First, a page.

The Danger of a Single Story

By Chimamanda Adichie (Nigeria)

‘Stories matter. Many stories matter. Stories have been used to dispossess and to malign, but stories can also be used to empower and to humanize. Stories can break the dignity of a people, but stories can also repair that broken dignity… I would like to end with this thought: That when we reject the single story, when we realize that there is never a single story about any place, we regain a kind of paradise’.

Our lives, our cultures, are composed of many overlapping stories. Novelist Chimamanda Adichie tells the story of how she found her authentic cultural voice — and warns that if we hear only a single story about another person or country, we risk a critical misunderstanding.

Have you been guilty of this?

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The #Me Too# Campaign on Sexual Harrassment

In support of the #me too# campaign:

  1. Lupita Nyong’o: Speaking Out About Harvey Weinstein by Lupita Nyongo

‘I hope we can form a community where a woman can speak up about abuse and not suffer another abuse by not being believed and instead being ridiculed. That’s why we don’t speak up — for fear of suffering twice, and for fear of being labeled and characterized by our moment of powerlessness’. Lupita Nyogo

Source: https://www.nytimes.com/2017/10/19/opinion/lupita-nyongo-harvey-weinstein.html

2.       Our story of rape and reconciliation by Thordis Elva (TED Talk)

I was raised in a world where girls are taught that they get raped for a reason. Their skirt was too short, their smile was too wide, their breath smelled of alcohol. And I was guilty of all of those things, so the shame had to be mine. It took me years to realize that only one thing could have stopped me from being raped that night, and it wasn’t my skirt, it wasn’t my smile, it wasn’t my childish trust. The only thing that could’ve stopped me from being raped that night is the man who raped me — had he stopped himself’. Thordis Elva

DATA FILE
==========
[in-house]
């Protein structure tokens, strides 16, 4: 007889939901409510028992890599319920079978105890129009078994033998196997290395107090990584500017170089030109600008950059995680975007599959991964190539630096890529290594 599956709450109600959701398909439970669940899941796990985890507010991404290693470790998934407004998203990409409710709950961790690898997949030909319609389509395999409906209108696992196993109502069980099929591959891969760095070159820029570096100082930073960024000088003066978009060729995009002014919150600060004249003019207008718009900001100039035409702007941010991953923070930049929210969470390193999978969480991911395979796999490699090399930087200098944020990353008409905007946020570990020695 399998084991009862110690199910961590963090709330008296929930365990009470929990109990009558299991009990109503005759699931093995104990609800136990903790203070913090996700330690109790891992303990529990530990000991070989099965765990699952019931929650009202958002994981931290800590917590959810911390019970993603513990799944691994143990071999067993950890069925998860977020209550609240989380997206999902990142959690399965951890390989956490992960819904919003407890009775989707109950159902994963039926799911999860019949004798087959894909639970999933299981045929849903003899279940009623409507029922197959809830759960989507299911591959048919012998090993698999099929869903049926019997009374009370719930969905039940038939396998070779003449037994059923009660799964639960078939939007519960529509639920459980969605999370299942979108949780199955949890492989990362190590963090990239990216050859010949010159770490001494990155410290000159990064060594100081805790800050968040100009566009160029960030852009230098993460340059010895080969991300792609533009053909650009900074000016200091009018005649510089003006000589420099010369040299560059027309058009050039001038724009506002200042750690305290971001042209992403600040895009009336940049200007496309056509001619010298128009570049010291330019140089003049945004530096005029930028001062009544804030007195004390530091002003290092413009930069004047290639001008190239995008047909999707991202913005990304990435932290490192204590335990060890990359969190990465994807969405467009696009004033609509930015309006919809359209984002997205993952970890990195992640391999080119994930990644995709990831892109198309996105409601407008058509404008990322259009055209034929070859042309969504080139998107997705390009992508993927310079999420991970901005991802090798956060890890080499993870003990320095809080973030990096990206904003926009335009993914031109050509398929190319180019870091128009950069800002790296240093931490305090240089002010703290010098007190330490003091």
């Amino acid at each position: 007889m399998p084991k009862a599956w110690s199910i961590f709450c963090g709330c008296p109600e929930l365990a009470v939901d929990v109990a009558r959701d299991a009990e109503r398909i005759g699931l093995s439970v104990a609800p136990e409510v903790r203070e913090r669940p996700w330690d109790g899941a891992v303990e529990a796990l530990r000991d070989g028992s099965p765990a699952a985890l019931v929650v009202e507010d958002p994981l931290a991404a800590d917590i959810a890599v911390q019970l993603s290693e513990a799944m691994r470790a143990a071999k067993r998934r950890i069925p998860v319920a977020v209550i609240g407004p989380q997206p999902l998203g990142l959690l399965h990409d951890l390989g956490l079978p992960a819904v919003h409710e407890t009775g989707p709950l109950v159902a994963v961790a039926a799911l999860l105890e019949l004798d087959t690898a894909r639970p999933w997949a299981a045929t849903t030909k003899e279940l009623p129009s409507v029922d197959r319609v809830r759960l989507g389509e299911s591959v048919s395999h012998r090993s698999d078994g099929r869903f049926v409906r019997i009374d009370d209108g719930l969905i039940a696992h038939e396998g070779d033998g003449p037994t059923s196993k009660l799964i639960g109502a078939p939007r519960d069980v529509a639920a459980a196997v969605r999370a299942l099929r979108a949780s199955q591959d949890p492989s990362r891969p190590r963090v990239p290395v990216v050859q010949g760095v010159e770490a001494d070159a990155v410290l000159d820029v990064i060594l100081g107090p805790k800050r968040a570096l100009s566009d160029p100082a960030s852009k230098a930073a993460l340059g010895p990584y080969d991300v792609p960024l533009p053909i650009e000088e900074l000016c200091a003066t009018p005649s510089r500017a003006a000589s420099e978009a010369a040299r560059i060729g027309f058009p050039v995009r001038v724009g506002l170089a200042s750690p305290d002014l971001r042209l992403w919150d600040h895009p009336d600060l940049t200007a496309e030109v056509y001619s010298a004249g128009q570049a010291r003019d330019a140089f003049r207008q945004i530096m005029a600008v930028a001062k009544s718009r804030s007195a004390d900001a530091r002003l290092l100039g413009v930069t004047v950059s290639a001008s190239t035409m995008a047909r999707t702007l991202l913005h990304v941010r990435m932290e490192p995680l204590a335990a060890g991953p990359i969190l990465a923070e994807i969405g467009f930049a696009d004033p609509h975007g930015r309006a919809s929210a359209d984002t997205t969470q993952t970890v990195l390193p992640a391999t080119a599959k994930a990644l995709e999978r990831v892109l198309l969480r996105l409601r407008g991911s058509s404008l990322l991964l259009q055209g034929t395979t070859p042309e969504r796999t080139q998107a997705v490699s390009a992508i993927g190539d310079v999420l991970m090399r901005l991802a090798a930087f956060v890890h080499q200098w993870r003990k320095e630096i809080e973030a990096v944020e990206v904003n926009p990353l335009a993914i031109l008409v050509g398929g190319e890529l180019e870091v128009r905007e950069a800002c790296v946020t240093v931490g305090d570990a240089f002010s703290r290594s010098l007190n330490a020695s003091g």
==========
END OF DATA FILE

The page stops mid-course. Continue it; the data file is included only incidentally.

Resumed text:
Source:https://www.ted.com/talks/thordis_elva_tom_stranger_our_story_of_rape_and_reconciliation/discussion?utm_campaign=social&utm_medium=referral&utm_source=facebook.com&utm_content=talk&utm_term=global-social%20issues#t-199673

3.     Violence against women — it’s a men’s issue by Jackson Katz (TED Talk)

‘But there’s so many men who care deeply about these issues, but caring deeply is not enough. We need more men with the guts, with the courage, with the strength, with the moral integrity to break our complicit silence and challenge each other and stand with women and not against them’. Jackson Katz

Source:https://www.ted.com/talks/jackson_katz_violence_against_women_it_s_a_men_s_issue

4.     Street Harassment by BBC

Harassment in public spaces is something that most women have experienced or will experience’

Source:https://www.facebook.com/BBC100women/videos/vb.948946275170651/1545931298805476/?type=2&theater

 

 

Dancing at the Party…

Two great articles here, the first on Inclusion by Elizabeth Shaw, including the great quote “diversity is being invited to the party, but inclusion is being asked to dance”…. although we could take it further and say “it’s also about leading the dance”… click here for the piece.

The second is called The Problem with photo-journalism and Africa: Why African photographers don’t get to tell African photo stories in the Western media.  Please check this revealing piece here

Finally, here’s a nice quote on inclusion from Manish Jain

“In the conventional sense, diversity is often achieved by simply bringing people of different backgrounds and cultures together. Yes, this is diversity, but without inclusion, diversity lacks deeper purpose and meaning. To ensure that individuals are truly included, it is important to understand the backgrounds, cultures, and worldviews of all individuals in an organization.”